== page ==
A mistake in British Broadcasting Corporation's (BBC) coverage helped to defeat the Pakistani military in the 1971 war, said Major General (Retired) Ian Cardozo, an Indian hero of the 1971 war.
During the 1971 Liberation War of Bangladesh, Cardozo was a major in the Gorkha Rifles battalion; it was tasked with capturing Atgram near Sylhet. Comprising about 750 soldiers, it was short of artillery and food supplies, but ultimately managed the surrender of two Pakistan Army brigades, including three brigadiers, a colonel, 107 officers, 219 JCOs, and 7,000 troops, reports Hindustan Times.
"Today I would like to use this platform to pay tributes to the BBC. They were the only reliable broadcasting station at that time, giving news as it happened. The Indian Army had nothing to hide, so the British war correspondents were going along with our troops. They were reporting minute-to-minute the progress of the battle. But they made a mistake. They announced that a 'brigade' of Gurkhas had landed at Sylhet. We heard it, as well as the Pakistanis. So we decided to pretend that we were a brigade," Ian Cardozo said speaking at a book release event on Monday (12 December).
One of the most decorated officers of the Indian Army, Cardozo recalled the vital operation to capture Sylhet during a packed invitation-only event to celebrate the life of Lt Gen FN Bilimoria. Cardozo, a contemporary of Lt Gen Bilimoria, penned the book "Lieutenant General Bilimoria: His Life and Times", which was recently presented to Indian Army chief Gen Dalbir Singh.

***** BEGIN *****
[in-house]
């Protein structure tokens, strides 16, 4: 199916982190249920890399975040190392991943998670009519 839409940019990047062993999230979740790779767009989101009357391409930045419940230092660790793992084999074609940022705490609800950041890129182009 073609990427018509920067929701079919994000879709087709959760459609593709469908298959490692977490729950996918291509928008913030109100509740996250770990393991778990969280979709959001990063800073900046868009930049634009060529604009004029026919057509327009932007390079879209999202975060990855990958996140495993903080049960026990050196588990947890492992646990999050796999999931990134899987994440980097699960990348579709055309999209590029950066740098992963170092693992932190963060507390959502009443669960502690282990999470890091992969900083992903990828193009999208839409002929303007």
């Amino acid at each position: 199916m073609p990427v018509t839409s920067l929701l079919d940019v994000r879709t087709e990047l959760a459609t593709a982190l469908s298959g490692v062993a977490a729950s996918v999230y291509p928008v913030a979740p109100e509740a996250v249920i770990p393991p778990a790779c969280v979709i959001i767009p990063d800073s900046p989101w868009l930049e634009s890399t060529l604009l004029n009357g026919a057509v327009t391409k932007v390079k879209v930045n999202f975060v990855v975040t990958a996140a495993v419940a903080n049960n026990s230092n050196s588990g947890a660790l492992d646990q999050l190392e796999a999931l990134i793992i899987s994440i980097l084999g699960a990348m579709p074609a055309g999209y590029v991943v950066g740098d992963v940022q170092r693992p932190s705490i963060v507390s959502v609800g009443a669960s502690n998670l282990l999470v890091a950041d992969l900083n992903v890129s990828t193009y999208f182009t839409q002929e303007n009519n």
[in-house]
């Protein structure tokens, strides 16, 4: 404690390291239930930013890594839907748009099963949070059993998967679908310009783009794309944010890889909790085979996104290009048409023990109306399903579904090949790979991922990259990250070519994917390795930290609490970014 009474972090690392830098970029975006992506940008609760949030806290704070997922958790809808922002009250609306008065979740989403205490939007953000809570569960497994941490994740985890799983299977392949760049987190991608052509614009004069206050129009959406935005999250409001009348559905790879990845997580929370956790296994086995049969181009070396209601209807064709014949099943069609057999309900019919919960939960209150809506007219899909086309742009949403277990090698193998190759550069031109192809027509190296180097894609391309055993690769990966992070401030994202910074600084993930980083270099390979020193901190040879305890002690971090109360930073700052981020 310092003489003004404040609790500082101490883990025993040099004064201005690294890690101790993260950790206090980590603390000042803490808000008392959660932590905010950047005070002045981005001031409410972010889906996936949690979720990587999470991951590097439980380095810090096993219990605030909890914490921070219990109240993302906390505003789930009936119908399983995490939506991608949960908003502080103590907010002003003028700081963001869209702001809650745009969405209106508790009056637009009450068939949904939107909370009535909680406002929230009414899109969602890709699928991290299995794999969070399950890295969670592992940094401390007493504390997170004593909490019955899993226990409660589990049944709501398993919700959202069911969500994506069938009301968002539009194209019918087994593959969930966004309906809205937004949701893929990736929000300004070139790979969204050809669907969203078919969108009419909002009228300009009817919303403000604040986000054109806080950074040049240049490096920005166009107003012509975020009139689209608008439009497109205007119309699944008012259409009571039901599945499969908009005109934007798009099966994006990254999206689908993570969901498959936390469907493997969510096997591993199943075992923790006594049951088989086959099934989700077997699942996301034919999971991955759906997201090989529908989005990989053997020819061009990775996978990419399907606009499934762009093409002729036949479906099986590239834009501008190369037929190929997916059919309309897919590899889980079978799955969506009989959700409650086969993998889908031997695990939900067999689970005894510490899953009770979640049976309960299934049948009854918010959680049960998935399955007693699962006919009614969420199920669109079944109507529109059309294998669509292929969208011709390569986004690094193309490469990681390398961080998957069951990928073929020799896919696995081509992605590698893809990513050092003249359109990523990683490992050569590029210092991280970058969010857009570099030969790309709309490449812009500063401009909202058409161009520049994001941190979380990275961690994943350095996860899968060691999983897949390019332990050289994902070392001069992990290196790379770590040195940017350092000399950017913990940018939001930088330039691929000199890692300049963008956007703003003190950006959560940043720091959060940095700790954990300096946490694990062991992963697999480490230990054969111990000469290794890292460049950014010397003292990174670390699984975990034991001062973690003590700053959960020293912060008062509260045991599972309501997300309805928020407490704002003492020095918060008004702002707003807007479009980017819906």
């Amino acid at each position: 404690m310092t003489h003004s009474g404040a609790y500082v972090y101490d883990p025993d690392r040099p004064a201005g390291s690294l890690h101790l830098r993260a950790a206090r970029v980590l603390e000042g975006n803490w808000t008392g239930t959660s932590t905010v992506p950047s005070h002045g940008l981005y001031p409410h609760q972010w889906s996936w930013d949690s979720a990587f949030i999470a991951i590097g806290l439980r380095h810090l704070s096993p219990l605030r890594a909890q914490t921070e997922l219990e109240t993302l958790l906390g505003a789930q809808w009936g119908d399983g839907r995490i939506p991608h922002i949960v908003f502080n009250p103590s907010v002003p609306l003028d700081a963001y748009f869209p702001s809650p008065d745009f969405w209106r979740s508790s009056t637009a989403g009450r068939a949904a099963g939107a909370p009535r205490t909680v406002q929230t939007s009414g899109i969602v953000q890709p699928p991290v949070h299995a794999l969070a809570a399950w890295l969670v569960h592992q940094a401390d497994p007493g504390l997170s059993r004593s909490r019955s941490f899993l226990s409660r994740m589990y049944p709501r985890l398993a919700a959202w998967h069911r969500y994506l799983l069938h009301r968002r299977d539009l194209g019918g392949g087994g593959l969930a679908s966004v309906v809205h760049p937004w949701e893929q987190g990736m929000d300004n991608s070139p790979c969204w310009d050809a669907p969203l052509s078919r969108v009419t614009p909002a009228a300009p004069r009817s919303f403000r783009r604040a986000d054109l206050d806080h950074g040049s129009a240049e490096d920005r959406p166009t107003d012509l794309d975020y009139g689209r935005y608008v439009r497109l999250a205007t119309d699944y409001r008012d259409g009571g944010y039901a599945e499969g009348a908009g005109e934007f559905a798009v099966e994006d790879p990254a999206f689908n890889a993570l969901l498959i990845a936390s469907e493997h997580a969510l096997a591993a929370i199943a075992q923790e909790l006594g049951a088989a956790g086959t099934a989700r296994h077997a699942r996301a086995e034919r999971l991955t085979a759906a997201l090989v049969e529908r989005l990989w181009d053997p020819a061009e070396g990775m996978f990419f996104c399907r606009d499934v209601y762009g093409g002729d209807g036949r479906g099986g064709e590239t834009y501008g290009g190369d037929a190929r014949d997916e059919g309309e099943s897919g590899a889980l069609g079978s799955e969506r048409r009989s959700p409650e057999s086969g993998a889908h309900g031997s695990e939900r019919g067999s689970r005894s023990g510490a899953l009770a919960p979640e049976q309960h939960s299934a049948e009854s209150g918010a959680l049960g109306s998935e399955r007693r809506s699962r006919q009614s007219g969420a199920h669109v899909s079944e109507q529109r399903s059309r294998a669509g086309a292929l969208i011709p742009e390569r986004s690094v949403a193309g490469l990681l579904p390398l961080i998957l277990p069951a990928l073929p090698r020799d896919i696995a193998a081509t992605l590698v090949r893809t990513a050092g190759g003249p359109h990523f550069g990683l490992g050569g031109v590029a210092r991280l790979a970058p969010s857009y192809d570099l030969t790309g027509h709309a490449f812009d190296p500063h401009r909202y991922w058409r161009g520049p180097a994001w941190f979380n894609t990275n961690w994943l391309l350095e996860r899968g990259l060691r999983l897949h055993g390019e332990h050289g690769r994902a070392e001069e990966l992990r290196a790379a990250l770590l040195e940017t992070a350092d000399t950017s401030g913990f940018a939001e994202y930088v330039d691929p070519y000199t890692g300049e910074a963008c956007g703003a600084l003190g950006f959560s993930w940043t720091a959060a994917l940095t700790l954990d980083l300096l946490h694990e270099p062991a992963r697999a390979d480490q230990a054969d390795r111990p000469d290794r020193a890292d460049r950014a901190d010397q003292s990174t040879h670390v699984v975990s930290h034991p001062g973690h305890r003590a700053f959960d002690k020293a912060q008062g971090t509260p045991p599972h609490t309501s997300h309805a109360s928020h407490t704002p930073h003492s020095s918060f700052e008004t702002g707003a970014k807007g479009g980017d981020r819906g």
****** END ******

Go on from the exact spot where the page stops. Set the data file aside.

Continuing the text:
Ian Cardozo said that his battalion took advantage of the misinformation and built on small victories which eventually led to creating a situation where the Pakistani troops offered to surrender on 15 December 1971.
They believed a Pakistani brigade was in the area; however, after victory, they were surprised to discover the final number was more than twice the strength of a brigade.
Cardozo lost a leg when he stepped on a landmine in the 1971 war. He cut off his mangled leg with his own khukri and told his Gurkha batman: "Now go and bury it." Determined not to let the disability affect his career as a soldier, he later became the first disabled officer in the Indian Army to command an infantry brigade.
A Bangladeshi present in the audience thanked Cardozo for the "great job you have done for us".